THE BLOG
07/31/2014 05:17 pm ET Updated Sep 30, 2014

What's Stopping Media From Posting PII? Not Much

My company CSID is based in Austin, Texas, and we're in the midst of an extreme drought. The City and our citizens take water conservation very seriously as we've been under Stage 2 watering restrictions for most of the last two years, limiting outdoor watering to one day per week. In Austin, a lush, green lawn raises a few eyebrows.

So, it's in this environment that a local TV station recently posted a list of the top 10 residential and commercial water users in Austin from 2013. "As Central Texas enters yet another summer drought, we wanted to know which residences and businesses are using the most water in Austin. We filed a public records request to get the data below," the story read. The list of water users included the owners' names, service address and actual water usage. This is public information that anyone could obtain with a records request, but when published openly and in a negative light, how is this different from a breach and what is the responsibility of our media to protect citizen's personally identifiable information (PII)?

From a legal standpoint, this is not considered "a big deal." This information was obtained legally and is not considered protected PII under Texas law. A quick search shows that FOX, Google, the Austin American-Statesman and several other blogs have published top water user lists over the last few years. This is nothing new and they aren't breaking any laws in posting it. The United States has fragmented PII/privacy laws with different states defining PII in different ways. For instance, California's constitution declares privacy an inalienable right and a 2011 California State Supreme Court ruled that a person's ZIP code is PII. In 2013, the Massachusetts Supreme Court ruled the same for its citizens. The definition of PII also varies greatly across government entities. For example, the National Institute for Standards and Technology (NIST) classifies a person's name and address as PII as well.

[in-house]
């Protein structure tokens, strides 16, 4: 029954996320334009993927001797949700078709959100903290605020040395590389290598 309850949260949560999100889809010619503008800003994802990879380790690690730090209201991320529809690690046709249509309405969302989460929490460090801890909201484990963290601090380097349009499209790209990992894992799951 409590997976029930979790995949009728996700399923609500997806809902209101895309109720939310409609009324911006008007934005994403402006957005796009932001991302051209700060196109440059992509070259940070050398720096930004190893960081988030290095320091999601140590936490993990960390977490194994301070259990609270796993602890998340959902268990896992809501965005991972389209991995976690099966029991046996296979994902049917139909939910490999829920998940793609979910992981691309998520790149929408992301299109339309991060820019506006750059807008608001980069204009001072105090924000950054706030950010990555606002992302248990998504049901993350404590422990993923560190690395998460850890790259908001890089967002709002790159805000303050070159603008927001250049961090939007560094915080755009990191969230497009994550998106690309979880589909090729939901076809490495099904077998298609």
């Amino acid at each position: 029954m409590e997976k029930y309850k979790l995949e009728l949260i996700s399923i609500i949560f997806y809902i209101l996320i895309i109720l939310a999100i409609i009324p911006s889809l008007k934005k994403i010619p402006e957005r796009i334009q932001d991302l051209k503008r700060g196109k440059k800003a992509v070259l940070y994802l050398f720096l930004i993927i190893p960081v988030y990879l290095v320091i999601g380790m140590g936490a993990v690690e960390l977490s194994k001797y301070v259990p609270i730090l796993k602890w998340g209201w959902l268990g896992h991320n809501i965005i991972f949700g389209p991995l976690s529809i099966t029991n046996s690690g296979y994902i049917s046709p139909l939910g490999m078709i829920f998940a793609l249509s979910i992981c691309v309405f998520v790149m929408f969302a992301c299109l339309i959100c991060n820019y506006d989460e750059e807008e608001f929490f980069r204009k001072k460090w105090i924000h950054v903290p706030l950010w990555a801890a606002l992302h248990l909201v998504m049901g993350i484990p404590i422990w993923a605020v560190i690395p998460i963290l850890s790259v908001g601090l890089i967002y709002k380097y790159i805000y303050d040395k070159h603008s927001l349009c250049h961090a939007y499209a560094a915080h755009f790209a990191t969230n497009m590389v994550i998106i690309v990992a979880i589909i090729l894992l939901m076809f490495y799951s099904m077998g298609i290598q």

While these water usage listings did not include ZIP codes, they did include name and street address in the context of the city these contacts live or do business in, which is far more exposure than just a ZIP code. Services such as Spokeo and other "Directory Lookup Agents" offer users the ability to do searches on names that will return back associated address and in some cases even masked Social Security number details. Further, doing so regarding a very controversial topic could arguable put a target on these peoples' backs.

This is clearly legal practice -- everything these sites shared was public record and unprotected by law -- but it raises a question of the ethical role of the media to not just inform the public, but to also balance the very real threat of identity theft and misuse. This type of exposure could do a lot more harm to these individuals and businesses than a bit of public embarrassment.

I believe relatively soon we will all agree -- and write into national law -- that PII includes more than your Social Security number, and that name, address and ZIP should be not be shared on media sources or other public forums without extreme cause. The United States has made privacy a top priority and I see movement towards a national standard for protection that trumps the patchwork state laws we have today.